5. There is a certificate of capacity dated February 2018. This certificate is said to be for the period November 2017 to March 2018. In this certificate, treating doctor has indicated that the Worker had no current capacity for any employment during that period.
  6. The final certificate of capacity that is before me is for the period from March 2018 to April 2018. According to this certificate, the Worker continues in this period to have no current capacity for any employment.

Centrelink medical certificate

  1. There are two Centrelink medical certificates issued by treating doctor, the first is dated October 2017 for the period to January 2018 and the second is dated  January 2018 for the period to  April 2018. Each of these certificates indicates that the Worker was unfit for work and study for the period of certification and the reason provided is “R knee injury. Pain and decreased mobility”.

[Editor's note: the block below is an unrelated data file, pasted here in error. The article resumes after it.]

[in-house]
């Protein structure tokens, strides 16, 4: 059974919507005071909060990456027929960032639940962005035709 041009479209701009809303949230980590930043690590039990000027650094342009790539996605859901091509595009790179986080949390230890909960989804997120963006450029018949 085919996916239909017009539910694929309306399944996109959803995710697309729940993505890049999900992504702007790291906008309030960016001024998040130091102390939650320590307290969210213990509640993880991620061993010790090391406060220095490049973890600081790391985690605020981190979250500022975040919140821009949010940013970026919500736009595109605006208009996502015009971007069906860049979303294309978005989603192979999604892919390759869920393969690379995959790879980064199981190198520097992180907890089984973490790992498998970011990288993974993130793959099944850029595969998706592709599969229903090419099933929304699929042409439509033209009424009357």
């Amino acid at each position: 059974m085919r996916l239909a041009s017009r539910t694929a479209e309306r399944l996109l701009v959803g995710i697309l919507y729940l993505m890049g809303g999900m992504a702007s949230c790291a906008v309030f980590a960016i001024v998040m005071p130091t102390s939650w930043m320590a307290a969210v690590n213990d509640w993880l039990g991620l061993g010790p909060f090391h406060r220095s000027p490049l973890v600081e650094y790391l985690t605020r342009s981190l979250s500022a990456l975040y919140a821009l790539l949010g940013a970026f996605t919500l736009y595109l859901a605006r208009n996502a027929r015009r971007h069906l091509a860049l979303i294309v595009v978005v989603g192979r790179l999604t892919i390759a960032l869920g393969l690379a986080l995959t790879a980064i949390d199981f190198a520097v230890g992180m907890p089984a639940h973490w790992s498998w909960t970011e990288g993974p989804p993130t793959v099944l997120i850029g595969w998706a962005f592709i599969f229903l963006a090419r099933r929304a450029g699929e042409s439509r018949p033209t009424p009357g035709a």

Other medical information

  1. The knee and shoulder surgeon examined the Worker in May 2017. The knee and shoulder surgeon noted that the Worker continued to experience pain and instability in their knee particularly when loading their patellar. The knee and shoulder surgeon noted that there were signs of instability and asked the Worker to obtain reports from a previous operation and to return the following week.
  2. In a follow up appointment in May 2017, the knee and shoulder surgeon indicated that they had seen the requested reports and that surgical intervention would be reasonable to address the instability of their knee.
  3. The orthopaedic surgeon 1 examined the Worker in May 2017. The orthopaedic surgeon 1 reports that on this day, they re‐examined the Worker and had made a recommendation for further surgery on the Worker’s knee to assist with stabilisation.
  4. There is a further letter from the orthopaedic surgeon 1 to treating doctor dated September 2017. This letter indicates that the Worker had obtained further advice from orthopaedic surgeon 2 and that they were keen to attempt a cortisone injection as an alternative to surgery to see if this was effective. The orthopaedic surgeon 1 noted that the Worker continued to have an unstable patellofemoral joint and significant wasting of their thigh.